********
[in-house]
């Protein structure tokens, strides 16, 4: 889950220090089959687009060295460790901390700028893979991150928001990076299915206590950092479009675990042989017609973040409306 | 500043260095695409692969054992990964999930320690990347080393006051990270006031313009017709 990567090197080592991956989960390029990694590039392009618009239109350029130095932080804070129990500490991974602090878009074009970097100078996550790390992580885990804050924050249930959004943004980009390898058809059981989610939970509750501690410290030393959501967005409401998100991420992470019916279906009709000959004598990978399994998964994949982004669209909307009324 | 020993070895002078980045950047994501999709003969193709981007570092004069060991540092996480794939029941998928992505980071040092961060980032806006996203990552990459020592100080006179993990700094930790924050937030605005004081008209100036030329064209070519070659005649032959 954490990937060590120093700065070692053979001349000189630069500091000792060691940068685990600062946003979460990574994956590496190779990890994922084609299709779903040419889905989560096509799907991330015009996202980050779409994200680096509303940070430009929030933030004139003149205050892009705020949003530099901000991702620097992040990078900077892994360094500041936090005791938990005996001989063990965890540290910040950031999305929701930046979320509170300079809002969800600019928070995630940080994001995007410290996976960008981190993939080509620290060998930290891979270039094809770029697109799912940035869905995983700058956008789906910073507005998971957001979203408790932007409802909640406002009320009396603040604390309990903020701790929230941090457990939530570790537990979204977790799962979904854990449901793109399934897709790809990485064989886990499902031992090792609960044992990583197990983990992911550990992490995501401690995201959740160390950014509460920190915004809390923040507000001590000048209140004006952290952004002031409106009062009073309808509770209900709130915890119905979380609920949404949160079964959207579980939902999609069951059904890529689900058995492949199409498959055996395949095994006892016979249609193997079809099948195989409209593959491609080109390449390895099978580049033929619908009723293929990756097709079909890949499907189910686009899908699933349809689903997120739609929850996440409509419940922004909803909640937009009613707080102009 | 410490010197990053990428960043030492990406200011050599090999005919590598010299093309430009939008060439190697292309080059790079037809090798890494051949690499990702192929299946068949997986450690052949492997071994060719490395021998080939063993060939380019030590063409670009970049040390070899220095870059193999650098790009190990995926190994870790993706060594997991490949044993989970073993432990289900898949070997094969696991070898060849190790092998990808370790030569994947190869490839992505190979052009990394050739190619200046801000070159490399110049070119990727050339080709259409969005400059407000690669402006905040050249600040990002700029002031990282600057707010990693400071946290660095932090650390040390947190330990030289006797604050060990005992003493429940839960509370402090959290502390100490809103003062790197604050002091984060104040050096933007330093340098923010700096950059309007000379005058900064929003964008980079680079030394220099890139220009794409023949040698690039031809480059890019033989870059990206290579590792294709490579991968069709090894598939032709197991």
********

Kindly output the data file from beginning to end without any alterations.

[in-house]
């Protein structure tokens, strides 16, 4: 889950220090089959687009060295460790901390700028893979991150928001990076299915206590950092479009675990042989017609973040409306 | 500043260095695409692969054992990964999930320690990347080393006051990270006031313009017709 990567090197080592991956989960390029990694590039392009618009239109350029130095932080804070129990500490991974602090878009074009970097100078996550790390992580885990804050924050249930959004943004980009390898058809059981989610939970509750501690410290030393959501967005409401998100991420992470019916279906009709000959004598990978399994998964994949982004669209909307009324 | 020993070895002078980045950047994501999709003969193709981007570092004069060991540092996480794939029941998928992505980071040092961060980032806006996203990552990459020592100080006179993990700094930790924050937030605005004081008209100036030329064209070519070659005649032959 954490990937060590120093700065070692053979001349000189630069500091000792060691940068685990600062946003979460990574994956590496190779990890994922084609299709779903040419889905989560096509799907991330015009996202980050779409994200680096509303940070430009929030933030004139003149205050892009705020949003530099901000991702620097992040990078900077892994360094500041936090005791938990005996001989063990965890540290910040950031999305929701930046979320509170300079809002969800600019928070995630940080994001995007410290996976960008981190993939080509620290060998930290891979270039094809770029697109799912940035869905995983700058956008789906910073507005998971957001979203408790932007409802909640406002009320009396603040604390309990903020701790929230941090457990939530570790537990979204977790799962979904854990449901793109399934897709790809990485064989886990499902031992090792609960044992990583197990983990992911550990992490995501401690995201959740160390950014509460920190915004809390923040507000001590000048209140004006952290952004002031409106009062009073309808509770209900709130915890119905979380609920949404949160079964959207579980939902999609069951059904890529689900058995492949199409498959055996395949095994006892016979249609193997079809099948195989409209593959491609080109390449390895099978580049033929619908009723293929990756097709079909890949499907189910686009899908699933349809689903997120739609929850996440409509419940922004909803909640937009009613707080102009 | 410490010197990053990428960043030492990406200011050599090999005919590598010299093309430009939008060439190697292309080059790079037809090798890494051949690499990702192929299946068949997986450690052949492997071994060719490395021998080939063993060939380019030590063409670009970049040390070899220095870059193999650098790009190990995926190994870790993706060594997991490949044993989970073993432990289900898949070997094969696991070898060849190790092998990808370790030569994947190869490839992505190979052009990394050739190619200046801000070159490399110049070119990727050339080709259409969005400059407000690669402006905040050249600040990002700029002031990282600057707010990693400071946290660095932090650390040390947190330990030289006797604050060990005992003493429940839960509370402090959290502390100490809103003062790197604050002091984060104040050096933007330093340098923010700096950059309007000379005058900064929003964008980079680079030394220099890139220009794409023949040698690039031809480059890019033989870059990206290579590792294709490579991968069709090894598939032709197991």